"Omega-3 regulates neurotransmitters, enhances the life of a neuron and increases dendritic branching, but our bodies do not produce it. We can only get it from the environment," Raine said.
"Research on the neuroanatomy of violent criminals suggested this might be a place to intervene. Other brain-imaging researchers have shown that omega-3 supplementation increases the function of the dorsolateral prefrontal cortex, a region Raine found to have higher rates of damage or dysfunction in criminal offenders."
"Compared to the baseline at zero months,” Raine said, “both groups show improvement in both the externalizing and internalizing behavior problems after six months. That's the placebo effect.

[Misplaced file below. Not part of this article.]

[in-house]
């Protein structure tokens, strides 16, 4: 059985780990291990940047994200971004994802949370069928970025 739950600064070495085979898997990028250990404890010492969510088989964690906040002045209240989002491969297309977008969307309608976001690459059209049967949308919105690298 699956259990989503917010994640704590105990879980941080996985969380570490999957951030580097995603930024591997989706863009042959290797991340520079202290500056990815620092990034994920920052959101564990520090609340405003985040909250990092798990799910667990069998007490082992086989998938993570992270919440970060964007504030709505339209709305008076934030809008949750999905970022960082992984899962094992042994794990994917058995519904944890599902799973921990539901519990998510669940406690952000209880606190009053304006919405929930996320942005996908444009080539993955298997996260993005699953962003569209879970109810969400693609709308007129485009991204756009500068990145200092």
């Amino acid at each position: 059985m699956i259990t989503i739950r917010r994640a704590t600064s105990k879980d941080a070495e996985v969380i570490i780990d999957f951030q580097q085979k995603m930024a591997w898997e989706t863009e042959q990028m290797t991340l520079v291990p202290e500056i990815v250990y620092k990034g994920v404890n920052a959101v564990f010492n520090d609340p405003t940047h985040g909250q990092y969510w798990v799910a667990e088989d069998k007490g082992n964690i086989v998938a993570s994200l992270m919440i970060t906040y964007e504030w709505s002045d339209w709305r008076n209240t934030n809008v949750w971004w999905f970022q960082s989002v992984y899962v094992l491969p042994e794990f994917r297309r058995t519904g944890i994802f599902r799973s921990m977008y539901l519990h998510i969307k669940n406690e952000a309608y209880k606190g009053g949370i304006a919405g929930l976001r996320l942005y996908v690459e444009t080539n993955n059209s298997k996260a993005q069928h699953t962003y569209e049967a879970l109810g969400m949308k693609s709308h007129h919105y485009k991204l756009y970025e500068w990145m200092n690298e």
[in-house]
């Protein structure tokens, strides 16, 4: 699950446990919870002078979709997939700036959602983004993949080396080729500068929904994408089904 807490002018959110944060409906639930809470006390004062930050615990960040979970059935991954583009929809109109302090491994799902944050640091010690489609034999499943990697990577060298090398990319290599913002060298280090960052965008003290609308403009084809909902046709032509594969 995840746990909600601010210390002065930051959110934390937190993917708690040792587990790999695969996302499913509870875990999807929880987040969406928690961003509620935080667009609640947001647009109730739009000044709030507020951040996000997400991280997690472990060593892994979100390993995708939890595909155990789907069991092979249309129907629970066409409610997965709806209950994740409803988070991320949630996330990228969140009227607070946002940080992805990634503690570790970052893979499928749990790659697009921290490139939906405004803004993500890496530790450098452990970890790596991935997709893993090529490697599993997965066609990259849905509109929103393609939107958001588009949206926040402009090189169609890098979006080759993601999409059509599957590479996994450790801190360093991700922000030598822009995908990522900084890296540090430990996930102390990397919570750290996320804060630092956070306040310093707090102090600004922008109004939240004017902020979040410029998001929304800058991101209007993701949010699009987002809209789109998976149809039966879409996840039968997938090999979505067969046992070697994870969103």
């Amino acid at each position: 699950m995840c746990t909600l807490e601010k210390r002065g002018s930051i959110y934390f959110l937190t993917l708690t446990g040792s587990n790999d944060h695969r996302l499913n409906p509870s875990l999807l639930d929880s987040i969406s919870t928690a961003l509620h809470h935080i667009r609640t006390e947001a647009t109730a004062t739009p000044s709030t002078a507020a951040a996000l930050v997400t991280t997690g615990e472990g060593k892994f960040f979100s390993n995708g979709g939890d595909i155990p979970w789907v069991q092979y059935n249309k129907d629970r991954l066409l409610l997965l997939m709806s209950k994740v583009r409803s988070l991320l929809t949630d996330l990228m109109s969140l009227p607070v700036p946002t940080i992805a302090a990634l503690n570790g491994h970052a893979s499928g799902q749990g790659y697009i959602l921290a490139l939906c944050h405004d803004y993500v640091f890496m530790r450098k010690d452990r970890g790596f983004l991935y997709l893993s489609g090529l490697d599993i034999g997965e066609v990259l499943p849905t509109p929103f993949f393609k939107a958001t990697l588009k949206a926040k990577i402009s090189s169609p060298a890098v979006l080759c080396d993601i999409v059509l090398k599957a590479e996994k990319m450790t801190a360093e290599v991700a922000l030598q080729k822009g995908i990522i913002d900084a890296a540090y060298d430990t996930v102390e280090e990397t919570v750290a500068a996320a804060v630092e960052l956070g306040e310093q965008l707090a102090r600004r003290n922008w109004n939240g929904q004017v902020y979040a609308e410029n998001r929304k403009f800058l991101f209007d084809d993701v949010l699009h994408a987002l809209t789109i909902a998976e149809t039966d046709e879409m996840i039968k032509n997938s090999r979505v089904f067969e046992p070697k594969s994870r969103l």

“But what was particularly interesting was what was happening at 12 months. The control group returned to the baseline while the omega-3 group continued to go down. In the end, we saw a 42 percent reduction in scores on externalizing behavior and 62 percent reduction in internalizing behavior.“